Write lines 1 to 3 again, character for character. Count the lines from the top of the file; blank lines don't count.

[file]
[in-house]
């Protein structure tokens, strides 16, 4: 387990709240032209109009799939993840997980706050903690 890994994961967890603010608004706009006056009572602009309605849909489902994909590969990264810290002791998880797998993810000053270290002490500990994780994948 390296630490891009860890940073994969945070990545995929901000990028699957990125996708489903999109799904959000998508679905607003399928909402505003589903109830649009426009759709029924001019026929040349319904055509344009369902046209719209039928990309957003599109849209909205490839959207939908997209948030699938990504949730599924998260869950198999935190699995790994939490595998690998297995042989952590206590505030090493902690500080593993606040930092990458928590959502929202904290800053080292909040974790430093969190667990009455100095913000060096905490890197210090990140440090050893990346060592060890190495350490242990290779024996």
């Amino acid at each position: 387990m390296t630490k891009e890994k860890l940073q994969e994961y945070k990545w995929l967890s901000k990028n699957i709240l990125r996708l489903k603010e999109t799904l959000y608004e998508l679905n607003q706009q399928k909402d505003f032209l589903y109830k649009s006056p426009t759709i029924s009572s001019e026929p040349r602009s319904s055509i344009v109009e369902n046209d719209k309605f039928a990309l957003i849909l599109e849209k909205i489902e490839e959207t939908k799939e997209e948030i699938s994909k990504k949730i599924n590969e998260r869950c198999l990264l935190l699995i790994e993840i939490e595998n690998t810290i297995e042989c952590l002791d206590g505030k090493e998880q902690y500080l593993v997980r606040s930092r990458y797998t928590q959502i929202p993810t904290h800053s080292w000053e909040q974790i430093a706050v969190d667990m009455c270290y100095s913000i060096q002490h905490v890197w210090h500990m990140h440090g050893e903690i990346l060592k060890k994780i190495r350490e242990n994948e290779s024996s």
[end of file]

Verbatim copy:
[in-house]
């Protein structure tokens, strides 16, 4: 387990709240032209109009799939993840997980706050903690 890994994961967890603010608004706009006056009572602009309605849909489902994909590969990264810290002791998880797998993810000053270290002490500990994780994948 390296630490891009860890940073994969945070990545995929901000990028699957990125996708489903999109799904959000998508679905607003399928909402505003589903109830649009426009759709029924001019026929040349319904055509344009369902046209719209039928990309957003599109849209909205490839959207939908997209948030699938990504949730599924998260869950198999935190699995790994939490595998690998297995042989952590206590505030090493902690500080593993606040930092990458928590959502929202904290800053080292909040974790430093969190667990009455100095913000060096905490890197210090990140440090050893990346060592060890190495350490242990290779024996």
């Amino acid at each position: 387990m390296t630490k891009e890994k860890l940073q994969e994961y945070k990545w995929l967890s901000k990028n699957i709240l990125r996708l489903k603010e999109t799904l959000y608004e998508l679905n607003q706009q399928k909402d505003f032209l589903y109830k649009s006056p426009t759709i029924s009572s001019e026929p040349r602009s319904s055509i344009v109009e369902n046209d719209k309605f039928a990309l957003i849909l599109e849209k909205i489902e490839e959207t939908k799939e997209e948030i699938s994909k990504k949730i599924n590969e998260r869950c198999l990264l935190l699995i790994e993840i939490e595998n690998t810290i297995e042989c952590l002791d206590g505030k090493e998880q902690y500080l593993v997980r606040s930092r990458y797998t928590q959502i929202p993810t904290h800053s080292w000053e909040q974790i430093a706050v969190d667990m009455c270290y100095s913000i060096q002490h905490v890197w210090h500990m990140h440090g050893e903690i990346l060592k060890k994780i190495r350490e242990n994948e290779s024996s």